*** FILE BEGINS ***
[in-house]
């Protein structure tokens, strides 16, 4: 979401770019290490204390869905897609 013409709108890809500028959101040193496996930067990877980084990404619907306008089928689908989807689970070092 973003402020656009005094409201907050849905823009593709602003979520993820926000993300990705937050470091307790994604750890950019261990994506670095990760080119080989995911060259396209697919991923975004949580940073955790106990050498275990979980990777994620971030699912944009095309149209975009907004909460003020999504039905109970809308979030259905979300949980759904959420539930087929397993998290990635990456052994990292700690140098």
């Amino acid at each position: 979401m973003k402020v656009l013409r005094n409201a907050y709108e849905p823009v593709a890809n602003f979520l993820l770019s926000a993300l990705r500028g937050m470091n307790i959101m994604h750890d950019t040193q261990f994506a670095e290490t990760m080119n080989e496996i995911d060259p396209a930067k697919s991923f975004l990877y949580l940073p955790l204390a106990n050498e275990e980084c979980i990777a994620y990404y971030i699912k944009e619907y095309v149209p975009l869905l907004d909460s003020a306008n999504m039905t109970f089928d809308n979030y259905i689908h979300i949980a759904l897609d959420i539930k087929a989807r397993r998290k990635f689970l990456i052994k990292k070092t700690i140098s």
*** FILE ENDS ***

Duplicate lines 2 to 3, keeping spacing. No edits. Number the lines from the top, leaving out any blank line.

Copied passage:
């Protein structure tokens, strides 16, 4: 979401770019290490204390869905897609 013409709108890809500028959101040193496996930067990877980084990404619907306008089928689908989807689970070092 973003402020656009005094409201907050849905823009593709602003979520993820926000993300990705937050470091307790994604750890950019261990994506670095990760080119080989995911060259396209697919991923975004949580940073955790106990050498275990979980990777994620971030699912944009095309149209975009907004909460003020999504039905109970809308979030259905979300949980759904959420539930087929397993998290990635990456052994990292700690140098």
């Amino acid at each position: 979401m973003k402020v656009l013409r005094n409201a907050y709108e849905p823009v593709a890809n602003f979520l993820l770019s926000a993300l990705r500028g937050m470091n307790i959101m994604h750890d950019t040193q261990f994506a670095e290490t990760m080119n080989e496996i995911d060259p396209a930067k697919s991923f975004l990877y949580l940073p955790l204390a106990n050498e275990e980084c979980i990777a994620y990404y971030i699912k944009e619907y095309v149209p975009l869905l907004d909460s003020a306008n999504m039905t109970f089928d809308n979030y259905i689908h979300i949980a759904l897609d959420i539930k087929a989807r397993r998290k990635f689970l990456i052994k990292k070092t700690i140098s």